New restrictions go into effect on Sunday night
The Israel government has voted to ban all foreigners from entering Israel as part of an effort to stem the spread of the new South African “Omicron” variant, one case of which has been confirmed in the country and seven others which are under investigation,The Jerusalem Post reported.
The coronavirus cabinet met on Saturday night agreeing on a series of new restrictions. New restrictions go into effect on Sunday night.
For the time being, all individuals returning from any country – vaccinated Israelis included – will need to be isolated for three days upon entry into Israel. Travelers would be tested at the airport and then be required to take a PCR test on day three, and only leave isolation once a negative result is obtained.
Unvaccinated Israelis would be required to be isolated for seven days subject to a negative test.
Any foreigners who do manage to get permission to enter Israel would have to quarantine in a state-run coronavirus hotel.
Israeli Prime Minister Naftali Bennett scheduled an emergency meeting with senior health experts on Friday to discuss measures to prevent the spread of the B.1.1529 mutation called Omicron.
“We are on the verge of an emergency; I ask everyone to be fully prepared to work around the clock,” Israeli Prime Minister Naftali Bennett said Friday. “The new variant is very contagious and spreads faster than Delta. The South African health system is giving us information and does an impressive job, but we do not yet know all of the information.”
The Prime Minister pointed out that the coronavirus-preparedness drill Israel conducted two weeks ago “prepared us for this.”
“Our goal is to act quickly, thoroughly and immediately, especially when it comes to entering and leaving Israel until the situation becomes clear. When it does, we will decide what to do further,” he said.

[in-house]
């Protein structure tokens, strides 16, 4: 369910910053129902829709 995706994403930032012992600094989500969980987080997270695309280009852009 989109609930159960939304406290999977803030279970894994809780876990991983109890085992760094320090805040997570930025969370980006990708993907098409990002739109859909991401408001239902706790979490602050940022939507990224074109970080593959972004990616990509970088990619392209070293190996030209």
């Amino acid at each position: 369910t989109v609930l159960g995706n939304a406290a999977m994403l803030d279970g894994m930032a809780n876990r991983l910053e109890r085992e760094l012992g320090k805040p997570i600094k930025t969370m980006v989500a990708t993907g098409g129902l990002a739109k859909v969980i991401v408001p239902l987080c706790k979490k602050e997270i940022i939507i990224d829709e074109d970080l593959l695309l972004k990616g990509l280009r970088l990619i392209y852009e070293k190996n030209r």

Bennett ordered the acquisition of special PCR kits that are more suited to identify the new mutation. The government also decided to add several African countries—South Africa, Lesotho, Botswana, Zimbabwe, Namibia, Mozambique and Eswatini—onto its no-fly list.
According to British Daily Mail, B.1.1529 was first identified by Tom Peacock, a virologist at Imperial College London. The strain is said to have 32 spike mutations compared to Delta, the dominant strain in the world, which has 16. Peacock described the mutation profile as “really awful” and “horrific.”
Thus far, 4,064,392 Israelis over the age of 16 have been fully inoculated, 5,771,214 received two jabs and 6,294,123 got their first dose. Since the launch of the children’s inoculation campaign on Tuesday, 15,750 kids ages 5 to 11 have gotten vaccinated with one dose, of the 1.2 million children eligible.
The ministry’s goal is to vaccinate half a million children by the end of the year, which is half of the target population.
Additional reporting from Israel Hayom via JNS